During the course of our lives, each of us will undergo some major trial, the nature of which is immaterial, for each ordeal carries a weight that can only be measured by the one who bears it.
My trial began in the summer of 1954, when I was stricken with polio. I don’t remember much of the day on which polio entered my life, other than that that was the last time I was able to walk under my own power. I was hospitalized until the initial thrust of the attack, which paralyzed me from the neck down, subsided. After which, I spent nine months in a convalescent home – including Christmas and my fifth birthday. A difficult prospect, especially for a child at age four. During that period of recuperation, I was not allowed visitors other than my parents. I would not see my brothers until my limited recovery was complete.
Often our trials are not temporary, but instead become a continual part of our lives. At twelve I required a right ankle fusion. Just three years after that successful surgery, a second was necessary to remedy a curvature of my spine, as a result of polio-induced scoliosis. I had been experiencing a “needles and pins” feeling on my left side. The symptom was caused by pressure exerted on my lung by my ribs. Life-threatening issues would develop in later years without this corrective surgery.
With the surgery completed, I was placed in a plaster cast from my chest to my hips for six months. To say the least, when I was released from my shell, the feeling was strange, yet euphoric. All prior symptoms vanished after the ensuing months of recuperation. Throughout my life as a polio survivor, I wore leg braces and used crutches. Today, a power chair.
I was fortunate to have a supportive loving family. Understanding friends, who saw the value in me as a person, included me in all activities – whether board games or of an athletic nature. Rules of play were tweaked to allow me to participate. How you see yourself is how others will see you. By accepting my disability (trial) and finding comfort with it, others did as well.
Being disabled or handicapped (however you choose to address it), is like a person with a spike protruding from his head. It’s difficult not to notice. One can either be open to the curious, or avoid potential queries. Although it may be uncomfortable, the former option I feel is the best approach. Those to whom I explained my condition, mostly children, were polite and understanding. And hopefully those who inquired, would take with them empathy and admiration for other challenged people with whom they may cross paths in the future.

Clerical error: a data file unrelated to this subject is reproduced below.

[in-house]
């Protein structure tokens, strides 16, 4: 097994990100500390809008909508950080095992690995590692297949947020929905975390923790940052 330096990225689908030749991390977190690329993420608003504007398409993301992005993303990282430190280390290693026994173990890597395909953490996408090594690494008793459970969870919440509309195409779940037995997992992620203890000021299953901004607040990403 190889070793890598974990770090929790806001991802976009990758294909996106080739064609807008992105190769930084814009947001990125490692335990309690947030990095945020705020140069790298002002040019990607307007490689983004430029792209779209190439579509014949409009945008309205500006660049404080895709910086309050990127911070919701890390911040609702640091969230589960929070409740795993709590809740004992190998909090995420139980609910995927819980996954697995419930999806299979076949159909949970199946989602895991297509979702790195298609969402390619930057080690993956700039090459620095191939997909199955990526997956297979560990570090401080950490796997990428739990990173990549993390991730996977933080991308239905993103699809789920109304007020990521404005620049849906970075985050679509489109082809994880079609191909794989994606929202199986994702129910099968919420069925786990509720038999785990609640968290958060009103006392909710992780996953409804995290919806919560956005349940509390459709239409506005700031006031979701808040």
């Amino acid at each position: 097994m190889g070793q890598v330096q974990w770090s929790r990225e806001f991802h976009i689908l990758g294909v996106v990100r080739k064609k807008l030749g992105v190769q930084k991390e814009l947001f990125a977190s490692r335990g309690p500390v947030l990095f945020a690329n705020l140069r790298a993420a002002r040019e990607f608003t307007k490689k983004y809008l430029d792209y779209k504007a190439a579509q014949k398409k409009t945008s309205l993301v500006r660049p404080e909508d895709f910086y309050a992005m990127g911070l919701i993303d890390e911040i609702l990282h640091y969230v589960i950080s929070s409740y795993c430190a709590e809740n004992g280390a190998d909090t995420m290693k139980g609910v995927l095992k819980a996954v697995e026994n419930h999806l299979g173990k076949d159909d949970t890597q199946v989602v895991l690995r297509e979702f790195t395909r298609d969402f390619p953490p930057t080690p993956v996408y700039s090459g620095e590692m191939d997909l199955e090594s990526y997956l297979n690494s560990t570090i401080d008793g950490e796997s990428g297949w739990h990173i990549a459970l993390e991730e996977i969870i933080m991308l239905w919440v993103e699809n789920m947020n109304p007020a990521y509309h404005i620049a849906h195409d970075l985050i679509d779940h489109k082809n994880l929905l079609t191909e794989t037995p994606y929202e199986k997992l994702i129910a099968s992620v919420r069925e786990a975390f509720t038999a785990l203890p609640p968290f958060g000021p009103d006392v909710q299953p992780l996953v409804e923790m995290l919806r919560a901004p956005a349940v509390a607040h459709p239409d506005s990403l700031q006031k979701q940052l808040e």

After college, I pursued professions that reflected my major in mathematics. But the one that held was teaching. I became a secondary school mathematics teacher and a high school athletics coach. Both careers spanned 29 and 22 years respectively. The strenuous schedule was quite challenging. However, being so fulfilled in my calling impelled me to go beyond my obligations. Accolades came to my students, players and me. Not in the seeking. But rather, in the joy of the daily performance of that which God had benevolently gifted.
When in my mid-forties, I began experiencing renewed intensified weakness and pain. Ever so subtly at first, that I suspected age to be the culprit of my changed condition. But the symptoms that manifested more frequently without diminishing, compelled me to do some research. All that I uncovered pointed to Post Polio Syndrome. In my pursuit of information I came upon an article about a local polio support group. My involvement would provide much needed insight, and an opportunity to develop a camaraderie among those who also suffered the same.
In teaching and coaching I pushed the edge of the envelope. It was necessary to do so for the benefit of my students and players. However, the chickens “do” come home to roost. I retired from coaching with the hope that I could conserve energy to teach class. That strategy was successful for a short time. Then retirement from teaching was imminent as well. In 2003, coupled with the passing of my dear mother, a wonderful inspiration, I retired from my call to teach. During that most difficult time of adjustment, I wrote an autobiography of my life with polio, as urged by my mother before her death. Even in her absence, she comforted me. For in writing that book, my concerns and fears were quieted. Furthermore, a new and purposeful direction arose as I continue in this novice endeavor.
We polio survivors know better than most that there are no free lunches. Everything in life comes with its price. As we can attest, the price paid is well worth it. Resilience, determination and perseverance are formidable gifts to those who patiently and willfully carry their unsolicited crosses. And in humbly so doing, have become accomplished individuals who have endeared themselves to those who know and love them.
During reflective moments before a mirror, and looking deeply into my eyes: I notice no abnormalities nor infirmities. No braces. No crutches. No wheelchair. I see a bruised, but not broken, devout soul. I see the “I” that is me. The “I” that has and always will be me. The “I” that is all the better for the trials endured. The unique “I”, that each of us possesses.
Remember: We will encounter trials. Some remain with us throughout our lives. They will alter our environment and disrupt our security. We can either rage against them ineffectively, or accept, embrace and adapt. No matter how modified our environment may become – there is always a goal, a purpose and a way. The resources to sustain one to the completion of that journey is found from without and within. One needs simply to exercise the will in taking the first step.